While the Lima Decision reaffirmed that governments have to put the individual climate pledges on table in the first half of next year, forming the foundations of the global climate agreement due in Paris next December, many of the big issues that have plagued the talks for years were shirked and left for later.
On finance, governments reached their US $10 billion minimum capitalization goal for the Green Climate Fund. This was a welcome first step, but the momentum provided by the pledges to the Green Climate Fund got lost in translation. The Lima outcome did not provide further clarity about the pathway to the US $100 billion a year promised to support developing countries to take climate action. Finance was essentially kicked down the road to Paris. As a result much of the untapped potential for climate action in developing countries stands in further jeopardy, and faith in the process was undermined for some.
Concern over the level of support also complicated governments’ efforts to agree on what kind of information should go into their post-2020 climate action pledges, which are due in the first half of next year. They’ll need to provide information to help the world judge whether the pledges are adequate and equitable. There was an important agreement that no country can backslide from their prior commitments. But governments stepped back from plans for a robust assessment, which could have helped the world measure how each pledge is or is not contributing to a strong Paris agreement.
One of Lima’s biggest disconnects on display was the inability of governments to pick any of the low-hanging fruit provided by the recent explosive growth in the renewable energy – growth driven by plummeting prices over the last few years – apparently ignoring the enormous gap between their current commitments and the need to move quickly and strongly. Governments took no meaningful action to scale up climate action in the five years before 2020, the start date for the Paris Agreement. Instead countries are focused only on pledges for action starting after 2020.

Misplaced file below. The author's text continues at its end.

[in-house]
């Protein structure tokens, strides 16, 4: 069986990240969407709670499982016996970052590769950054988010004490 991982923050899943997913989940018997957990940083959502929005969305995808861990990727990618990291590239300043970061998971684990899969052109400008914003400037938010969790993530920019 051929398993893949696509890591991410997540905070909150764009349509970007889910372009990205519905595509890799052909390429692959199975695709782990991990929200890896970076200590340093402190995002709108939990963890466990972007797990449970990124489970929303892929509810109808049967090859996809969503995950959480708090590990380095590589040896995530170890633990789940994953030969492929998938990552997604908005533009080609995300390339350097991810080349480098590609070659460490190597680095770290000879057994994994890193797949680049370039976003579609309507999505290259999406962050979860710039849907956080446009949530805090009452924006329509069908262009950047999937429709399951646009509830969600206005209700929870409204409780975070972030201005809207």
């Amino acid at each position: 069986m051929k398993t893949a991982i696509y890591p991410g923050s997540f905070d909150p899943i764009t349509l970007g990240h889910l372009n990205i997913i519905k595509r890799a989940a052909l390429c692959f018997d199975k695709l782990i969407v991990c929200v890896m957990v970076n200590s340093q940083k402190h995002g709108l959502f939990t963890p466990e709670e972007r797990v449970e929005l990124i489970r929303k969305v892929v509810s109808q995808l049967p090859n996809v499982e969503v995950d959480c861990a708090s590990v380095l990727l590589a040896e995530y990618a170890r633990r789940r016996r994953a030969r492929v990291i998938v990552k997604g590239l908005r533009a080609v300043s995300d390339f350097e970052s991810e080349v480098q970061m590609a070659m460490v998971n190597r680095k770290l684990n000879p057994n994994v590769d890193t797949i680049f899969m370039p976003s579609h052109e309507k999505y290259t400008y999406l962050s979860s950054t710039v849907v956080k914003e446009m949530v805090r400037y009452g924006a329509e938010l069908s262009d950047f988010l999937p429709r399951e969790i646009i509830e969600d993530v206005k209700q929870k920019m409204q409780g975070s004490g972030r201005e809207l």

In a positive contrast, negotiators here in Lima were in sync with the emerging consensus around the world that we need to phase out fossil fuels, illustrated by this phaseout being listed as one of the options in the draft outline for the Paris agreement. Governments acknowledged that they have a May deadline for turning that current list of options for the Paris agreement into a legal negotiating text. This means real work on the Paris agreement must get underway at the next session in February in Geneva.
Overall, this COP shows governments are disconnected from their people who are worried about climate risks and want a just transition to boost our economies, deliver jobs and strengthen public health. Increasingly domestic issues, whether they are elections or decisions about major projects such as the Keystone XL pipeline in the US and the Galilee basin in Australia, will be seen as a country’s intention on climate change. While governments were able to hide in Lima, they won’t have that luxury in Paris where the world will be expecting them to deliver an agreement.